Chinese basketball legend Yao Ming steps down as head of national league
BEIJING (AP) — Former Houston Rockets star Yao Ming has stepped down as head of China’s struggling national basketball league.
An eight-time NBA All-Star, Yao had been leading efforts to commercialize the top-tier 20-team Chinese Basketball Association Management Company since his appointment in 2017.
A notice on the CBA’s website thanked Yao for his service. It gave no indication of the reason behind Yao’s departure other than that the board of directors had determined it was time for new leadership.
Yao was one of the first Chinese athletes to become an international household name when the Houston Rockets drafted him with the first pick in 2002. The 2.29-meter (7-foot-6) center played for eight seasons in the NBA before retiring in 2011, citing chronic injuries.
Allegations of corruption have dogged the league in recent years. Two teams, the Jiangsu Dragons and Shanghai Sharks, were ejected from the league finals last month after being found to have engaged in unsporting conduct over a series of turnovers that resulted in a come-from-behind win by the Sharks.
The outcome was judged as suspicious and resulted in a swift investigation and punishments for both teams. Managers and coaching staff from each team have been barred from the league for up to five years.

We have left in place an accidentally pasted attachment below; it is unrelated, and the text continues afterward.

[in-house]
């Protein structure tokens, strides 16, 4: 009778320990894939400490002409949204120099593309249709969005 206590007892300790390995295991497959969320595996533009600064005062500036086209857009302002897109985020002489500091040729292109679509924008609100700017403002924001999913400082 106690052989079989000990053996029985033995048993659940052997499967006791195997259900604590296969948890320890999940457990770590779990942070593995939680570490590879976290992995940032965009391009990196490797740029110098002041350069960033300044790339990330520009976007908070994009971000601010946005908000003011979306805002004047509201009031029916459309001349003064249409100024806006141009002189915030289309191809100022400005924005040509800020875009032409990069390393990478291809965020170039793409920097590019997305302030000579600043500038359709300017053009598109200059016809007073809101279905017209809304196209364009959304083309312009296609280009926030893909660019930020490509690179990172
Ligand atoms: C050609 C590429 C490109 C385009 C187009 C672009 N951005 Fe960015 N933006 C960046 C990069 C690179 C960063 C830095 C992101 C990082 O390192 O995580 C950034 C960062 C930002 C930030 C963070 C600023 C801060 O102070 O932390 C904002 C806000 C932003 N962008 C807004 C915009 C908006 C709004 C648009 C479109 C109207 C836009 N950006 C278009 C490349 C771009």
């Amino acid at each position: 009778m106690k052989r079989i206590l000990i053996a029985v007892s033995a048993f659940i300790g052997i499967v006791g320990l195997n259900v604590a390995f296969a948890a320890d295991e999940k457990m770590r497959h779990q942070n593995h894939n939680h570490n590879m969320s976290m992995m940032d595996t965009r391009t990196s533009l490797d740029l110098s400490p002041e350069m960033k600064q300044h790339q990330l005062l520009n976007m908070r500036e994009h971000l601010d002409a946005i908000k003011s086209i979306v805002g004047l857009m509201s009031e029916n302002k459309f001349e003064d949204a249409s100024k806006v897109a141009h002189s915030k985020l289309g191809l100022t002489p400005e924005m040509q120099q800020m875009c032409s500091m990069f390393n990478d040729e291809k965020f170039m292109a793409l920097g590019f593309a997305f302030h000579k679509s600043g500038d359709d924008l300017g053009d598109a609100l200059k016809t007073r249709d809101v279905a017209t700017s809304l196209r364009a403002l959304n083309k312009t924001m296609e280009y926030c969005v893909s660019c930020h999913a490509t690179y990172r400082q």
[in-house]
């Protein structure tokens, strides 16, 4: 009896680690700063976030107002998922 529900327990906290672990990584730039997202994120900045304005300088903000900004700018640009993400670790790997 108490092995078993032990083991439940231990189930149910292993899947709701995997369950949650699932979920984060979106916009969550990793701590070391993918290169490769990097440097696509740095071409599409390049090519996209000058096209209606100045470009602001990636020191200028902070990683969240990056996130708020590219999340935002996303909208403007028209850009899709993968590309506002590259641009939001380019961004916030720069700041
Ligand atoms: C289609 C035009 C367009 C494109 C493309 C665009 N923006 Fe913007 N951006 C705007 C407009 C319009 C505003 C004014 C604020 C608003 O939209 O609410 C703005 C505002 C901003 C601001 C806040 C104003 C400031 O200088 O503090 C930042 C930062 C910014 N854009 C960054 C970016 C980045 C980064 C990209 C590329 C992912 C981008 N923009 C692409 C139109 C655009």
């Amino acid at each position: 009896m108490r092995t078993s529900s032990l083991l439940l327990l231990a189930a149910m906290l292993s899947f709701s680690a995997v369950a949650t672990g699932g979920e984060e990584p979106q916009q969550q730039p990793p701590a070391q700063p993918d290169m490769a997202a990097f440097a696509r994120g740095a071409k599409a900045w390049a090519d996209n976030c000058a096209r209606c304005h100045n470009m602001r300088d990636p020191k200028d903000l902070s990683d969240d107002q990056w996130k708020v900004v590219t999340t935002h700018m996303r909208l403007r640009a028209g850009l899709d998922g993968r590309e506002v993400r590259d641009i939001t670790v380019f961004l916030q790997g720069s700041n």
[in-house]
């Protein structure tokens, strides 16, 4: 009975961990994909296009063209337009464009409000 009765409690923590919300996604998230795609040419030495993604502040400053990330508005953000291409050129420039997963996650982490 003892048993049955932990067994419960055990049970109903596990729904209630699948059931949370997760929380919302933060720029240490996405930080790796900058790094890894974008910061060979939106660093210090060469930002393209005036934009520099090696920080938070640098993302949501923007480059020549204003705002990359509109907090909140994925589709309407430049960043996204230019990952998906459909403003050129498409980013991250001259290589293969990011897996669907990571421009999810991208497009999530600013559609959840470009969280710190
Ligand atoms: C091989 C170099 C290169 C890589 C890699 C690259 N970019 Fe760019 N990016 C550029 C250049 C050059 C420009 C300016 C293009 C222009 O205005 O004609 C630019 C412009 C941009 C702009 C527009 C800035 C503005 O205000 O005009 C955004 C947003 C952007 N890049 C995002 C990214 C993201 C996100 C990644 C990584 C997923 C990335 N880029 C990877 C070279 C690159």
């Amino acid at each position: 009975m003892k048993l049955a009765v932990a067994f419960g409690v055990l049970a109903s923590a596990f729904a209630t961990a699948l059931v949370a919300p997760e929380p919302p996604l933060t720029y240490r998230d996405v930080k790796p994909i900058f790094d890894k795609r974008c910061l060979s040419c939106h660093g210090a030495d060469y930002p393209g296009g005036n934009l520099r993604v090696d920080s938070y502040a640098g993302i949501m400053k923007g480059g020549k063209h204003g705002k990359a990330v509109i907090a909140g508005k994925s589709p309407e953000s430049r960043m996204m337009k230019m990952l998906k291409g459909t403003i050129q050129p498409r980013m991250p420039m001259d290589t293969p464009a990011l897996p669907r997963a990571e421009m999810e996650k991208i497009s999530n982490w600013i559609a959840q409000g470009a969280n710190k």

China’s basketball and football leagues have drawn foreign talent and commercial endorsements, but are weighted down by uncertain ownership lineups and the influence of government. Some officials have been placed under investigation for bribe taking and other forms of corruption.
Yao’s replacement is veteran sports journalist Xu Jicheng, who served on committees bidding for and overseeing management of the 2008 Beijing Olympics and last year’s Winter Games.
Basketball remains enormously popular in China, largely because of Yao’s storied NBA career. That’s despite a year-long ban on NBA games being shown in the country after a team executive angered Beijing with remarks supporting Hong Kong’s pro-democracy movement.
Copyright © 2023 The Washington Times, LLC.